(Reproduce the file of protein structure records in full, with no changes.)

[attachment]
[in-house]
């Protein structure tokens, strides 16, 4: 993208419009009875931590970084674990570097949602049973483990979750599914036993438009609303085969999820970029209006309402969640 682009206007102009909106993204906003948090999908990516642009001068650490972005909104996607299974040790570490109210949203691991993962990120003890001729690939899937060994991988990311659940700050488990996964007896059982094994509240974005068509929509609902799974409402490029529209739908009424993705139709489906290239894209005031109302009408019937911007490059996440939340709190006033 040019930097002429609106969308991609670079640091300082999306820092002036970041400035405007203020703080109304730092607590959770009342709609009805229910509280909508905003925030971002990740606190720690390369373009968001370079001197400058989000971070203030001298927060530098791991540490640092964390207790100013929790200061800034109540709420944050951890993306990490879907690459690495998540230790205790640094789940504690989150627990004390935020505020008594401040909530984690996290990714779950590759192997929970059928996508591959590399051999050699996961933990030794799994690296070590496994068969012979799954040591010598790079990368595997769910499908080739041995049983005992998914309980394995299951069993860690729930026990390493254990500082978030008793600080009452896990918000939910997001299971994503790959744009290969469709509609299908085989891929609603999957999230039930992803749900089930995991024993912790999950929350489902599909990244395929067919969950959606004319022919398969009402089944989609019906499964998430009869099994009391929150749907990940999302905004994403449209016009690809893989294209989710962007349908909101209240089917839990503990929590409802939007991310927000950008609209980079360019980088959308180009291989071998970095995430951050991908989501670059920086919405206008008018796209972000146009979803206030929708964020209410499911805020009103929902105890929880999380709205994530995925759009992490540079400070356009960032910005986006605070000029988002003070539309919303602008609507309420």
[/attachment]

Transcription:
[in-house]
């Protein structure tokens, strides 16, 4: 993208419009009875931590970084674990570097949602049973483990979750599914036993438009609303085969999820970029209006309402969640 682009206007102009909106993204906003948090999908990516642009001068650490972005909104996607299974040790570490109210949203691991993962990120003890001729690939899937060994991988990311659940700050488990996964007896059982094994509240974005068509929509609902799974409402490029529209739908009424993705139709489906290239894209005031109302009408019937911007490059996440939340709190006033 040019930097002429609106969308991609670079640091300082999306820092002036970041400035405007203020703080109304730092607590959770009342709609009805229910509280909508905003925030971002990740606190720690390369373009968001370079001197400058989000971070203030001298927060530098791991540490640092964390207790100013929790200061800034109540709420944050951890993306990490879907690459690495998540230790205790640094789940504690989150627990004390935020505020008594401040909530984690996290990714779950590759192997929970059928996508591959590399051999050699996961933990030794799994690296070590496994068969012979799954040591010598790079990368595997769910499908080739041995049983005992998914309980394995299951069993860690729930026990390493254990500082978030008793600080009452896990918000939910997001299971994503790959744009290969469709509609299908085989891929609603999957999230039930992803749900089930995991024993912790999950929350489902599909990244395929067919969950959606004319022919398969009402089944989609019906499964998430009869099994009391929150749907990940999302905004994403449209016009690809893989294209989710962007349908909101209240089917839990503990929590409802939007991310927000950008609209980079360019980088959308180009291989071998970095995430951050991908989501670059920086919405206008008018796209972000146009979803206030929708964020209410499911805020009103929902105890929880999380709205994530995925759009992490540079400070356009960032910005986006605070000029988002003070539309919303602008609507309420």